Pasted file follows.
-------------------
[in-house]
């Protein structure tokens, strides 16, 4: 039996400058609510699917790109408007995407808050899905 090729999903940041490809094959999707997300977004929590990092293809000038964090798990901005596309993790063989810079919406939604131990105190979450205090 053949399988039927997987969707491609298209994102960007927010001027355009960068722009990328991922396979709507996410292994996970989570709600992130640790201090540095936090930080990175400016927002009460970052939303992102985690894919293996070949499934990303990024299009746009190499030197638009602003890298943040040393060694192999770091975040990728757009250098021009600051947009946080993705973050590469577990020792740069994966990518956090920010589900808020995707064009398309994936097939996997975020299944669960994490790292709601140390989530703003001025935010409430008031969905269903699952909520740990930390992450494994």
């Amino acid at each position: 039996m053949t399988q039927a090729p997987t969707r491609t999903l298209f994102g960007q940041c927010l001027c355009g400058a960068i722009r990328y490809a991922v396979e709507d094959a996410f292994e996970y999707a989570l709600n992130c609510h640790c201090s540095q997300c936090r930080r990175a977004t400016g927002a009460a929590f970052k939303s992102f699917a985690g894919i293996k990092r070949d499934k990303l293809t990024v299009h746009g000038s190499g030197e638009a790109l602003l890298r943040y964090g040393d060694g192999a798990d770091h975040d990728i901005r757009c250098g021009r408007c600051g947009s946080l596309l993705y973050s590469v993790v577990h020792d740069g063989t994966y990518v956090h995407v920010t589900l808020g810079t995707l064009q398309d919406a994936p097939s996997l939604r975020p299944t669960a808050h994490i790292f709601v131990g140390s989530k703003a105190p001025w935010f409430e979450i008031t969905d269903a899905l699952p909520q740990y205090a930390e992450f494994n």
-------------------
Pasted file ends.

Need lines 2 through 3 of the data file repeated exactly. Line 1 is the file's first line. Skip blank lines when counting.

């Protein structure tokens, strides 16, 4: 039996400058609510699917790109408007995407808050899905 090729999903940041490809094959999707997300977004929590990092293809000038964090798990901005596309993790063989810079919406939604131990105190979450205090 053949399988039927997987969707491609298209994102960007927010001027355009960068722009990328991922396979709507996410292994996970989570709600992130640790201090540095936090930080990175400016927002009460970052939303992102985690894919293996070949499934990303990024299009746009190499030197638009602003890298943040040393060694192999770091975040990728757009250098021009600051947009946080993705973050590469577990020792740069994966990518956090920010589900808020995707064009398309994936097939996997975020299944669960994490790292709601140390989530703003001025935010409430008031969905269903699952909520740990930390992450494994």
């Amino acid at each position: 039996m053949t399988q039927a090729p997987t969707r491609t999903l298209f994102g960007q940041c927010l001027c355009g400058a960068i722009r990328y490809a991922v396979e709507d094959a996410f292994e996970y999707a989570l709600n992130c609510h640790c201090s540095q997300c936090r930080r990175a977004t400016g927002a009460a929590f970052k939303s992102f699917a985690g894919i293996k990092r070949d499934k990303l293809t990024v299009h746009g000038s190499g030197e638009a790109l602003l890298r943040y964090g040393d060694g192999a798990d770091h975040d990728i901005r757009c250098g021009r408007c600051g947009s946080l596309l993705y973050s590469v993790v577990h020792d740069g063989t994966y990518v956090h995407v920010t589900l808020g810079t995707l064009q398309d919406a994936p097939s996997l939604r975020p299944t669960a808050h994490i790292f709601v131990g140390s989530k703003a105190p001025w935010f409430e979450i008031t969905d269903a899905l699952p909520q740990y205090a930390e992450f494994n």